I don’t like to play referee from the balcony. There’s a real disadvantage compared to someone on the field, standing behind home plate.

But every once and a while, the play is so foul that it’s clear to even the people in left field.

That’s how I feel about the proceedings surrounding the farm bill — the one that expired yesterday without any House action to extend or approve another.

I live and work about 400 miles out of Washington, D. C., so that puts me somewhere in the bleachers, but the actions, and inaction, with the 2012 farm bill is something that has been witnessed across the nation.

Early progress

We were told how the U.S. Senate worked to pass a bipartisan version of the bill in June, and that was encouraging. And we were told how the House Ag Committee passed its own version in July, and that was encouraging.

And then we were put on hold, and on hold, until just the past few days, when House Speaker John Boehner confirmed what many already feared — the 2008 farm bill would expire and another one won’t be voted on until after the elections.

For the record, this is not the first farm bill that expired before another one was approved. The 2008 farm bill took nearly a year to become law. It’s actually fairly “common” for a farm bill to expire before another one is approved.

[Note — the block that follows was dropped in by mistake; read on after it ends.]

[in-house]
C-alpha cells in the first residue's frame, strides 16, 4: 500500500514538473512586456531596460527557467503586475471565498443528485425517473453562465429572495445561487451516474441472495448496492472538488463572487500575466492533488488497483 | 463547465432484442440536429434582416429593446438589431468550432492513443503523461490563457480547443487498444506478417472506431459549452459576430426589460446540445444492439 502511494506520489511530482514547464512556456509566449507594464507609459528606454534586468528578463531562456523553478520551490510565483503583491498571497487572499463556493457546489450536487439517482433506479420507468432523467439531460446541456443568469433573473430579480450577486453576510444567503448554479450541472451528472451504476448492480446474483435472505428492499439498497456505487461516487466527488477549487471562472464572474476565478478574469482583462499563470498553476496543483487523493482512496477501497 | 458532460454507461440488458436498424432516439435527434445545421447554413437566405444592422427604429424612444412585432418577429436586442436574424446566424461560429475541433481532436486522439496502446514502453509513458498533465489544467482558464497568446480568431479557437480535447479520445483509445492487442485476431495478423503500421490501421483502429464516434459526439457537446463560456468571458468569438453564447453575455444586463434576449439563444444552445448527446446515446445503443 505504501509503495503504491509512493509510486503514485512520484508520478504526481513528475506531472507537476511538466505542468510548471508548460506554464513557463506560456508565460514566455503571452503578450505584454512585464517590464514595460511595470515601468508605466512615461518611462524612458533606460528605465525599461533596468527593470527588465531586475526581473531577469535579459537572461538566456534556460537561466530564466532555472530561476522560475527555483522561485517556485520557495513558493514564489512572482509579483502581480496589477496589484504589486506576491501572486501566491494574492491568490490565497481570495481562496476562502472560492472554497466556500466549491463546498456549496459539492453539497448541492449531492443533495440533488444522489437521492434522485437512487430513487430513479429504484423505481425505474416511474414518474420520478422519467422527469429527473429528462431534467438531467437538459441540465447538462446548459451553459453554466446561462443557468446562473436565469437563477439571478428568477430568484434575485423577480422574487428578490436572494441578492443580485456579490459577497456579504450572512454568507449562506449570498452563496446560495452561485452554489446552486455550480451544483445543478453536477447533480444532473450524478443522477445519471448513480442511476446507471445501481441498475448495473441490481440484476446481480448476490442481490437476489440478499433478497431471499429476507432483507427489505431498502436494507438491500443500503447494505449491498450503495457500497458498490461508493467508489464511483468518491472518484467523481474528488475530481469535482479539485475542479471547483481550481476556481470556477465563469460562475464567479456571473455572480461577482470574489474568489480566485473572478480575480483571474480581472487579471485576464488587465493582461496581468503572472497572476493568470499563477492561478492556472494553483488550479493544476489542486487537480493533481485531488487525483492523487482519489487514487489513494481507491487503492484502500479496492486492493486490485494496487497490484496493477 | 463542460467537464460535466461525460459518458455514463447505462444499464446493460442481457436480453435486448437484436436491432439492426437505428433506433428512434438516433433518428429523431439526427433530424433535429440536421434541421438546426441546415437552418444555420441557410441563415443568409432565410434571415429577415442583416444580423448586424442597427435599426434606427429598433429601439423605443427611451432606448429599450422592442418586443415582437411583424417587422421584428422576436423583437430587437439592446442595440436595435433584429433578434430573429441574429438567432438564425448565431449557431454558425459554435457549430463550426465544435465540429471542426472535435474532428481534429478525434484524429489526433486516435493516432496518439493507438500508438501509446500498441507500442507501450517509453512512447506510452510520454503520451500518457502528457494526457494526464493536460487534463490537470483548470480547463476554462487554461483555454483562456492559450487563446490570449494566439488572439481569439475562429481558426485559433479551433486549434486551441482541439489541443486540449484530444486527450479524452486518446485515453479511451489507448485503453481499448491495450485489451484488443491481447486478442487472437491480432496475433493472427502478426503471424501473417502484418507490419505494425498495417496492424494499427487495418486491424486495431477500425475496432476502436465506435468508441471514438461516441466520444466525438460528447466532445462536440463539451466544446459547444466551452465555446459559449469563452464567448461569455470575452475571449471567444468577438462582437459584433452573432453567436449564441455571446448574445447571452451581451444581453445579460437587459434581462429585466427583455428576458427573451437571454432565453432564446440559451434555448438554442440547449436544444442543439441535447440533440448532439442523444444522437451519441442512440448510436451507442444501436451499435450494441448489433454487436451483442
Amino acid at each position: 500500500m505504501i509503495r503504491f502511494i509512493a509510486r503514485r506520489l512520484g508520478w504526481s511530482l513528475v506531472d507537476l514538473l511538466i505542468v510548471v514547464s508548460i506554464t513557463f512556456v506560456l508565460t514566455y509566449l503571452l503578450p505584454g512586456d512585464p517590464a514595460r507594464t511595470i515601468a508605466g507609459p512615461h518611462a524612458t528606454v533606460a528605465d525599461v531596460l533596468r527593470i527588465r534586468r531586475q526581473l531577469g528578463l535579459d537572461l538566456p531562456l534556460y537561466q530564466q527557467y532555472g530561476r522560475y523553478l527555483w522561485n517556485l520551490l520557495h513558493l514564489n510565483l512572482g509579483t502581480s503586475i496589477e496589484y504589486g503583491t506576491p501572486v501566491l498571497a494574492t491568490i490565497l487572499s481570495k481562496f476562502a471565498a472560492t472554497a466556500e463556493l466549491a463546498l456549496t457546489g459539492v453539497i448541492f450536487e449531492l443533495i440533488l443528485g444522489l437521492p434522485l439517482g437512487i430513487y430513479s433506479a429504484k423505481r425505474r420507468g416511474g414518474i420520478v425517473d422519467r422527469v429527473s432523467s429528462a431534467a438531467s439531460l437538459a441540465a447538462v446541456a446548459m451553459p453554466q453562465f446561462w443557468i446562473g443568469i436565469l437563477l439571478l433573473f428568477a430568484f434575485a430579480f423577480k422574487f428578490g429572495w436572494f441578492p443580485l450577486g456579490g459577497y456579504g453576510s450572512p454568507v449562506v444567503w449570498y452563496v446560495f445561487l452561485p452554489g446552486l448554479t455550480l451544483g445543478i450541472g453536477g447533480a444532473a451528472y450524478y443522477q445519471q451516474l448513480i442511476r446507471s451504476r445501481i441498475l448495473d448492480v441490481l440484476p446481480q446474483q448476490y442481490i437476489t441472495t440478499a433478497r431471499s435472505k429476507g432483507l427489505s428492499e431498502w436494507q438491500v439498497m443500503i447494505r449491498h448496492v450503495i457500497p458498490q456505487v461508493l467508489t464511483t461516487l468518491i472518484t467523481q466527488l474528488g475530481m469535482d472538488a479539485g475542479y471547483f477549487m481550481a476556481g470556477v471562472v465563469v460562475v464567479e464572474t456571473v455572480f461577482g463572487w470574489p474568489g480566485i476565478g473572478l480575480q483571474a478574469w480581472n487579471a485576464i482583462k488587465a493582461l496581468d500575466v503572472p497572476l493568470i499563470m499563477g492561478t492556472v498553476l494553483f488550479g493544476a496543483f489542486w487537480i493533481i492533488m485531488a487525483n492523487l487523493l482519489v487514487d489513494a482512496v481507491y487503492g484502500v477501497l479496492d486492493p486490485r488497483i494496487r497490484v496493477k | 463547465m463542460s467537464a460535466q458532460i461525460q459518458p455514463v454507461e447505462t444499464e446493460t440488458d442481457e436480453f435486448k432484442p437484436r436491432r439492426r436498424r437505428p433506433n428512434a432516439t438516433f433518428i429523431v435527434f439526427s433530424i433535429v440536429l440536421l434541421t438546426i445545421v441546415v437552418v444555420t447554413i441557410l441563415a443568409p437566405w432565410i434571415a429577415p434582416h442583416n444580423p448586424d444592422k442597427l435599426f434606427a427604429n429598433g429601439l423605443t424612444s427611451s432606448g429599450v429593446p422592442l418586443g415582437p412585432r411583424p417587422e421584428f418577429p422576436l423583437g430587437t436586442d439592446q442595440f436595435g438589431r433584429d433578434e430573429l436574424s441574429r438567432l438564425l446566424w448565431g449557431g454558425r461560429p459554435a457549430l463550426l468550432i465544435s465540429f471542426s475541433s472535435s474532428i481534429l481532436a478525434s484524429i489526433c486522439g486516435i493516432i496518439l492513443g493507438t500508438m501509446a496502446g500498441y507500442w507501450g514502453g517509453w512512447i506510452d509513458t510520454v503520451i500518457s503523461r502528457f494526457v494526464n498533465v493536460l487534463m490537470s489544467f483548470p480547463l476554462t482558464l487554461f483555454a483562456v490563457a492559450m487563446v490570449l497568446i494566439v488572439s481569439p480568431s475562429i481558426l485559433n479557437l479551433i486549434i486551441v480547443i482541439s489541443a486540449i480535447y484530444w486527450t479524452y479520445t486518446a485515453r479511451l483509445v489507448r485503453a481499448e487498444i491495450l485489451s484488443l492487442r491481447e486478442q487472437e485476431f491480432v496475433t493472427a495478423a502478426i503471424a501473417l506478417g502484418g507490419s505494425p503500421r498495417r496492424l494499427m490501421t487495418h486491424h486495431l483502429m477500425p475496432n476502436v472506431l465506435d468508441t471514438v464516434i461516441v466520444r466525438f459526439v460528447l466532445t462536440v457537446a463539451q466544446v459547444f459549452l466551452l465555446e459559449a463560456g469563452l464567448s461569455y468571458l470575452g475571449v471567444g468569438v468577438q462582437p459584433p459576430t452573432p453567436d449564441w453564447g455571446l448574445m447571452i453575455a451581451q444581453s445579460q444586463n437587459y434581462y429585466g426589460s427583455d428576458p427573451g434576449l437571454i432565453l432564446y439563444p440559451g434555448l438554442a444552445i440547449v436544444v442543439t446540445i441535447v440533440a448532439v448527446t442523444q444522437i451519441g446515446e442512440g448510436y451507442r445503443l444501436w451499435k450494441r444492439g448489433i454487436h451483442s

But this past year was anything but common. Our farmers know it and so do some of our legislators.

We had the worst nationwide drought since 1956, slashing yields and driving commodities to record prices. And extreme heat killed livestock and turned our pastures to dust.

Time to act

It would have been the perfect year for the House to do something “uncommon,” and “unusual,” and get the farm bill done.

Politicians often speak of the importance of American agriculture and how they support our hard working farmers. I guess I’d of liked to have seen more hard work from the politicians than going to recess in September and leaving their own work unfinished.

And I know that I’m not alone.

Farmers and farm organizations from across the country, and from both sides of the political aisle joined hands in Washington to rally for farm bill action. And many more rallies were held in towns and communities across the nation — again by people of both parties.

What they got was more uncertainty, more inaction and more excuses.

I understand that this is a Presidential election year, and that parties have to protect their interests. But expect farmers to protect their interests, as well.

Come November, they’ll be doing just that.

Chris Kick lives in Wooster, Ohio. An American FFA Degree recipient, he holds a bachelor’s in creative writing from Ashland University. He spends his free time on his grandparents’ farms in Wayne and Holmes counties.
Chris Kick
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